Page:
The Bus Whose Passengers Don’t Mind Running Off the Road

At TAP, Abby Rapoport reports on a new study of the Tea Party Movement and its relationship with the Republican Party by political scientists at William & Mary, based on a large sample of FreedomWorks members, that pretty much confirms my own impressions but may come as a shock to some people who think a whole lot has changed since 2010.

Its key conclusion is that Tea Folk dominate the rank-and-file Republican Party–representing about half its members and well over half of its activist energy (and probably primary voting)–but don’t much give a damn about the GOP as anything other than as an instrument for the advancement of their very conservative ideological views (on social as well as fiscal and economic policy). So prudential arguments about the health of the party or its prospects for winning won’t get you very far. Or to put it another way, the most loyal Republican voters aren’t really loyal to the party, but to its “principles,” which they invariably define as several steps to the right of its actual positions.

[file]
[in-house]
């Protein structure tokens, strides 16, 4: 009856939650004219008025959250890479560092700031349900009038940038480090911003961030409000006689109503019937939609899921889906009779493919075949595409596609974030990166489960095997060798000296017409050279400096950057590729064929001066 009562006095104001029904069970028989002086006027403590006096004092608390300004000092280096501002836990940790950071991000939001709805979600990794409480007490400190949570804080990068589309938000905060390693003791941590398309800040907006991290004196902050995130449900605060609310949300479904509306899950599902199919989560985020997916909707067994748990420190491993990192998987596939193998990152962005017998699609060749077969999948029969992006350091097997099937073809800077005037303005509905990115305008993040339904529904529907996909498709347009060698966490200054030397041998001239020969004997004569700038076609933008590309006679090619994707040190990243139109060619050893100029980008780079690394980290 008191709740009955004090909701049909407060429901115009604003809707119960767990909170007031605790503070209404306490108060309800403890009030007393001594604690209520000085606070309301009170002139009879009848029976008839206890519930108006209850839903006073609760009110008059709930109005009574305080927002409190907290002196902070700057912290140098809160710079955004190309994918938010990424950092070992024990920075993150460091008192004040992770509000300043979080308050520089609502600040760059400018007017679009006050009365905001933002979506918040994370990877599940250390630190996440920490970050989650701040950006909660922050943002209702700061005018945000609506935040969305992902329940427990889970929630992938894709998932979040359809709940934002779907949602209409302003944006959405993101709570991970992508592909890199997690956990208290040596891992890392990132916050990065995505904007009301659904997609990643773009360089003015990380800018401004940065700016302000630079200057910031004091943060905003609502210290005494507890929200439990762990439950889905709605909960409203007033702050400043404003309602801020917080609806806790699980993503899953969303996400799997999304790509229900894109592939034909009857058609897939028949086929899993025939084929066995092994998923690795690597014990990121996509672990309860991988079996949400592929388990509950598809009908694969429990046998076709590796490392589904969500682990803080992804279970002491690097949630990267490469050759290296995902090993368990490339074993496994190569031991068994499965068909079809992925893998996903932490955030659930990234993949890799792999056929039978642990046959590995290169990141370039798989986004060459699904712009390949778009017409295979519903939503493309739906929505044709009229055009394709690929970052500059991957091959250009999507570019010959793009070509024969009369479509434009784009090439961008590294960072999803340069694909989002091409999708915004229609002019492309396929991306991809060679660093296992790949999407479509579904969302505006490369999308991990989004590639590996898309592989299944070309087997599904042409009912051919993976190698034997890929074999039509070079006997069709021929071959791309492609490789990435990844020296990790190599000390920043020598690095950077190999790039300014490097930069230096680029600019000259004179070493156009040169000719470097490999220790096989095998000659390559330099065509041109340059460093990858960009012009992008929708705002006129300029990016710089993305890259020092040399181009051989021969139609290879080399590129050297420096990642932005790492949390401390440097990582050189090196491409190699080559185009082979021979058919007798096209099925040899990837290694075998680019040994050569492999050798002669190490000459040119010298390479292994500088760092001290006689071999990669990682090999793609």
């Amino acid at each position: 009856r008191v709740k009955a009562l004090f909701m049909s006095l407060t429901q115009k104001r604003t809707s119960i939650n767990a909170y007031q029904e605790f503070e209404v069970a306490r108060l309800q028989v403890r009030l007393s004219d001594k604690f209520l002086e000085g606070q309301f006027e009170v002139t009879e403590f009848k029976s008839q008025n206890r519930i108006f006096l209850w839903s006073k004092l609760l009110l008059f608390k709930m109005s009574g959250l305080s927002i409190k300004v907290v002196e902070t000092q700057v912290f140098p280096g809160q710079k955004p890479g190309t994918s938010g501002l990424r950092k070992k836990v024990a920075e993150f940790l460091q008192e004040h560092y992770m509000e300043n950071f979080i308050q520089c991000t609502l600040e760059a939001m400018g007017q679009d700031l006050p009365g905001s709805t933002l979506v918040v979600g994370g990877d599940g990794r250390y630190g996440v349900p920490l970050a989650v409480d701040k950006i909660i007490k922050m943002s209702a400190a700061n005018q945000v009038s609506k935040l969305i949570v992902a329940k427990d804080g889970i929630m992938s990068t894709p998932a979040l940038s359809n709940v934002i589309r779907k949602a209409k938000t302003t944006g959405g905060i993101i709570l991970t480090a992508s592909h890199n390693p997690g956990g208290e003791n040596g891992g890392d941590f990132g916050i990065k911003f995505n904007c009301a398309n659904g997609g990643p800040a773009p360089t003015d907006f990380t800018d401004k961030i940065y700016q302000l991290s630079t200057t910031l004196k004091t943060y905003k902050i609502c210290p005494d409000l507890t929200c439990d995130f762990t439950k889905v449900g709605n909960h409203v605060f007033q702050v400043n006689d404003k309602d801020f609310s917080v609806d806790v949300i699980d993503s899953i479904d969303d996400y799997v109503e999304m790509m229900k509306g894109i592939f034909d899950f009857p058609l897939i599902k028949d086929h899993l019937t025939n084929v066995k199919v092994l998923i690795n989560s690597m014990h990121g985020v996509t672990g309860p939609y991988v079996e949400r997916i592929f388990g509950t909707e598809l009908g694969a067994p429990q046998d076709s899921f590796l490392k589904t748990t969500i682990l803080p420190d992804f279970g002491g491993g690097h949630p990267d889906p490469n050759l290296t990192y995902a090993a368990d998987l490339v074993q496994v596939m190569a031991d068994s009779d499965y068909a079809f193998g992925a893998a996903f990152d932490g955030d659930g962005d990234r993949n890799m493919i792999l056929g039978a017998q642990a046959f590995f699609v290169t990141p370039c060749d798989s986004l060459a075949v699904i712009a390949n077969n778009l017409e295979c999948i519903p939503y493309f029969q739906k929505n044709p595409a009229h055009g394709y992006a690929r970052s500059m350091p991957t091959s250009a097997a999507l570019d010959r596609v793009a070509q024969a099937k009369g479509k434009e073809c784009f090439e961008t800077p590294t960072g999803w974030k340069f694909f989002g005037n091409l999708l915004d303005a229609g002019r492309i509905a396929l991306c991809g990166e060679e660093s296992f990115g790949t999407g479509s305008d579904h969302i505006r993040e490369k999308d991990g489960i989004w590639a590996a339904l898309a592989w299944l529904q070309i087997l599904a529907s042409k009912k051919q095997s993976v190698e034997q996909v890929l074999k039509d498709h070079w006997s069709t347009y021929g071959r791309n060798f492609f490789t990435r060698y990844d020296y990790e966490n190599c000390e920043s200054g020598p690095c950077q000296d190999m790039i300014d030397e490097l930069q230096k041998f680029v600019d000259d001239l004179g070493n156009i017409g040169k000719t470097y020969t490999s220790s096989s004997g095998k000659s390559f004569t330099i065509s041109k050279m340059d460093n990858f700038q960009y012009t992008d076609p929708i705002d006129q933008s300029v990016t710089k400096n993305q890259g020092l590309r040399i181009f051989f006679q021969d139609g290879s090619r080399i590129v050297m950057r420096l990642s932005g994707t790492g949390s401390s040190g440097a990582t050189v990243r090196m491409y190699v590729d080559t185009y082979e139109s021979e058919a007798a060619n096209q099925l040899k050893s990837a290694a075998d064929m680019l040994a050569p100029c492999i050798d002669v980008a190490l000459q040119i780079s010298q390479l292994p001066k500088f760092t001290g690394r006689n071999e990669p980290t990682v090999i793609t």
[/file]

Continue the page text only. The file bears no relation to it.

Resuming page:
The study also suggests that on a number of issues (e.g., education, the environment, and jobs) non-Tea Party Republicans are actually closer to Democrats than to their Tea Party colleagues. This is a problem for Republicans and an obvious opportunity for Democrats if they can ever figure out a way to overcome the GOP’s super-heated reflexive partnership, which unites Tea and non-Tea Republicans more than ideology.

I plan to stare at this study some more, but to those under the illusion that the Tea Party Movement is dead or very small or “moderating,” the topline results don’t look good.

Ed Kilgore

Ed Kilgore, a Monthly contributing editor, is a columnist for the Daily Intelligencer, New York magazine’s politics blog, and the managing editor for the Democratic Strategist.